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Exception Tracer

By , August 24, 2019 8:43 am

We’ve just released another of our in-house tools – Exception Tracer.

Exception Tracer started off life as an experiment and then through a series of needing to capture debugging data for various problems with customers, morphed into the exception tracing tool that it is today. Exception Tracer logs debugging events that are sent to debuggers. Most debuggers respond to these events in an interactive manner, breaking the code on exceptions (such as access violations and breakpoints), stepping into and out of functions, inspecting variables. Exception Tracer doesn’t do any of those things. Exception Tracer simply logs every event and stores callstacks associated with each event. You can save the entire trace and inspect it later (or on a different machine if you wish).

Exception Tracer is great for understanding what exceptions are thrown by applications that throw a lot of exceptions, whether that is by design, or because something is going wrong and the exception handling mechanism is being triggered a lot.

We’ve provided filtering so that you only collect the events you’re interested in – perhaps all you’re interested in is what DLLs load and unload and the order they load in, or maybe you only care about a custom exception that your program throws.

We’ve also provided the ability to create minidumps when exceptions are thrown – minidump for any exception, or just the exceptions you care about.

Lastly, we’ve also provided automatic single stepping support (if you want it, turned off by default) with some intelligent options to reduce the amount of redundant single stepping events that are collected. Because you can turn single stepping on and off during a trace you can run at full speed to where the problem area is, turn on single stepping and collect just the area you need in detail.

We used single stepping to great effect to understand the cause of a stack overflow when one of our tools was shutting down on a customer machine. Turns out the culprit was an anti-virus product on the customer machine that was triggering an unexpected sequence of events that would never happen outside of the shutdown phase. We couldn’t get near this bug with a traditional debugger like Visual Studio, but Exception Tracer got us there (that’s where the intelligent filtering came in – the traces contained so many events we had to reduce the data size just to make it manageable when you were inspecting the results).


Select an item in the top window to view the event data and callstack in the lower windows.

Threads names are taken from GetThreadDescription() API (Windows 10), thread naming exceptions, and manual naming of threads (context menu).

Specific threads can be highlighted so that you can pick out related events on the same thread.

We’d love to hear about problems you’ve solved using Exception Tracer. Please let us know.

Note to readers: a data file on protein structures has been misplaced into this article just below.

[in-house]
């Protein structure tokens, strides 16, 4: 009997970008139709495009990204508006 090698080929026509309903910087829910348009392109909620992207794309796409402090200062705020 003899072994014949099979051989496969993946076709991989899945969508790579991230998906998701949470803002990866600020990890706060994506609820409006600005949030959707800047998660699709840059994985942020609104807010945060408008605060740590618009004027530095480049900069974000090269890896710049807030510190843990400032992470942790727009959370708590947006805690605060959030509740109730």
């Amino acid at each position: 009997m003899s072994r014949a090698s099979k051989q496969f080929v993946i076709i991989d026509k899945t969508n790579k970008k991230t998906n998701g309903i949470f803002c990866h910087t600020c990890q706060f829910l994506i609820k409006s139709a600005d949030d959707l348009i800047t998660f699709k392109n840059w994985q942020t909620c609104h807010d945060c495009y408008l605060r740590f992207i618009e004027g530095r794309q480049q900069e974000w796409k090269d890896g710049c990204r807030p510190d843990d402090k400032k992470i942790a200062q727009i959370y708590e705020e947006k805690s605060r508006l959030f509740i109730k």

Thread Wait Chain Inspector

By , August 22, 2019 10:53 am

Since Windows Vista the Windows operating system has included functionality to iterate across the waiting objects that form a chain between threads. I’m waiting for thread A, which is waiting for thread B, which is waiting for process Y. That sort of thing. Waits come in the form of EnterCriticalSection, WaitForSingleObject, WaitForMultipleObjects, etc. All documented in Microsoft’s Synchronization API. If you get these waits wrong, you can get deadlocks, or waits that wait forever. Either way, it’s game over for your program if that happens.

The Wait Chain Traversal API was added with windows Vista, but only made public recently. Prior to the API, access to the Wait Chain API was only via Resource Monitor, and more recently via Task Manager. A detailed article by a Microsoft field engineer, faik hakan bilgen, documents the history of the Wait Chain user interfaces and then provides a console program (with source code on github) to provide a wait chain dump to a text file. Unfortunately this isn’t very easy to use as it relies on decoding thread ids and process ids to understand what is happening. Also because it’s a text file, to get an update you need to run the tool again.

We decided to take inspiration from our Thread Status Monitor tool and create a version specifically for wait chains – Thread Wait Chain Inspector.


Select the process you are interested in in the upper window. Wait chains for each thread are shown in the window below. Select a thread and it and any related threads (in the same wait chain) will be highlighted in yellow. Deadlocked threads are shown in red. Process names are displayed and thread names are taken from the GetThreadDescription() API (Windows 10 only).

If you wish to debug a process you can create a minidump for any process in a wait chain. Right click on the process of interest in the wait chain and Create a Minidump….

Thread Wait Chain Inspector is a free tool, complementing our other threading tools, Thread Validator, Thread Lock Checker and Thread Status Monitor.

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